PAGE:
David: mm-hmm.



    Jay: So they just put out some general pay for click kind of stuff,

    • 13 min
    Sales, Profit and Personal Income

    Sales, Profit and Personal Income

    Money is always flowing in one direction or another. And in a business, it needs to flow in from the customers. It needs to flow through to the employees and to the suppliers and to everybody who is providing you with services. And there needs to be something left over at the end to take home. And when you're able to make those things happen consistently, everybody's just better off.







    David: Hi, and welcome to the podcast. In today's episode, cohost Jay McFarland, and I will be discussing sales, profit, and personal income. Welcome Jay.







    Jay: Yeah. Thank you, David. I'm so excited, as usual, to talk about these topics that we discuss every podcast. I think that people often get caught up, especially small business owners, in one of these aspects, instead of having balance between all of them.



    And I feel like the one that they think about the most is sales. We have to drive sales. And if you're not focusing on profitability in that regard, you could be generating all kinds of sales, but you're not controlling your costs. And so ultimately those sales aren't helping you.



    David: Yeah. Been there, done that. I think anybody, if you've started your own business, you've probably found yourself in this situation and gross sales is usually a good place for people to start. They're thinking in terms of top line. Okay. I need to bring in as much as possible, which is true. You got to be bringing it in. But if you're not paying attention to the rest of it, as you indicated, you could be selling a lot of stuff and losing money every day. And unless you're keeping track of that, you're not going to know it.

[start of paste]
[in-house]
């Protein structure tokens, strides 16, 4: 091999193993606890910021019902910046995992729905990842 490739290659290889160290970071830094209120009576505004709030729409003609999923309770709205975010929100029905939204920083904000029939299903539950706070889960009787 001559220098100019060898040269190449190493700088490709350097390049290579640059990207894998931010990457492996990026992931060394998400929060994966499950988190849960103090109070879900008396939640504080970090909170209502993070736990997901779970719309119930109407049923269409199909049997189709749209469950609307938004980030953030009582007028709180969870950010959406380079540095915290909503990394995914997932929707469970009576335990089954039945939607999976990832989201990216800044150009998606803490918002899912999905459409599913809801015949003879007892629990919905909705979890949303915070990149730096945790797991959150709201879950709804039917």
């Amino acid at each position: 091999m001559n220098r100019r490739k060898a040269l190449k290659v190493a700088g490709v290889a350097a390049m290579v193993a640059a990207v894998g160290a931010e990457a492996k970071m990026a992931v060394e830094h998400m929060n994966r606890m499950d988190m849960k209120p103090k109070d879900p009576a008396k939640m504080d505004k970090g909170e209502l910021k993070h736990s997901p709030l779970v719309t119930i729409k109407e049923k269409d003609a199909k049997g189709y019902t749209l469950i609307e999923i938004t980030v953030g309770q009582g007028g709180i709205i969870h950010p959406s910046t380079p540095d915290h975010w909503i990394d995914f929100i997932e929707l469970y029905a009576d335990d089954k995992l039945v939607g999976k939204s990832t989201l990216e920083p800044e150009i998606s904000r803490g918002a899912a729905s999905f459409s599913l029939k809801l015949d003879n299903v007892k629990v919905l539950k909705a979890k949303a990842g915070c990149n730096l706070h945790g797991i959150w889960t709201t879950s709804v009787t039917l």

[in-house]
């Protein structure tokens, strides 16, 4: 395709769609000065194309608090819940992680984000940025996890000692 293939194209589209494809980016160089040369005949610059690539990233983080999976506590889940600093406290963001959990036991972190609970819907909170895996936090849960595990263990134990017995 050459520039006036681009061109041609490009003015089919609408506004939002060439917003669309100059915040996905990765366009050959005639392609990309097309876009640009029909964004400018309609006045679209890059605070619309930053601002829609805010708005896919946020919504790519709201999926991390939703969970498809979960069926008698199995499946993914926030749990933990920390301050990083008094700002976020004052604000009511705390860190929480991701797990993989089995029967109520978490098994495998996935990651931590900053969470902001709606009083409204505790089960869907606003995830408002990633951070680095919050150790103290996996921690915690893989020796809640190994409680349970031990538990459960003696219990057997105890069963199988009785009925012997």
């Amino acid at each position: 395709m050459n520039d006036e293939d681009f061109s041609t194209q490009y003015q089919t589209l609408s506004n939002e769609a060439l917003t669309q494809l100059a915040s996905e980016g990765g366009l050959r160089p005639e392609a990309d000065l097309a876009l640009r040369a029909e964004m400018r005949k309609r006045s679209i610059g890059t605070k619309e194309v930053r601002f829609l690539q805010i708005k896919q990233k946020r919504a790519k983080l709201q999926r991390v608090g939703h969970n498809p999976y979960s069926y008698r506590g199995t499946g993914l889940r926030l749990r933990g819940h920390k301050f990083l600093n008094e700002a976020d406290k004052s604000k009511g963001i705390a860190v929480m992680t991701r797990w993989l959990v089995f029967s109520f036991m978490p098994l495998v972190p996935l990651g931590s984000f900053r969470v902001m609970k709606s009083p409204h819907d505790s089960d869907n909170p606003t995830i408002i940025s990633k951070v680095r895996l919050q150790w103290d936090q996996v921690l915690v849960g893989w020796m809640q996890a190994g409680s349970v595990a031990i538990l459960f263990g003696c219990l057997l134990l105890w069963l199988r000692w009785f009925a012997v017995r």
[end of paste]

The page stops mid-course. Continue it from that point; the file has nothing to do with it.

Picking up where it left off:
I remember in the early days of my promotional products business, I would get together with my accountant once every 90 days. At the end of every quarter, actually the beginning of the following quarter, we would review the numbers for the previous quarter. And at that point, it's too late to do anything about it.



    You feel like things are going well because you know, you're selling stuff, but then you look at the expenses, the cost of goods, the cost of people, all your internal costs, your overhead costs. And you find out that you're not making money on it. And 90 days later is too late.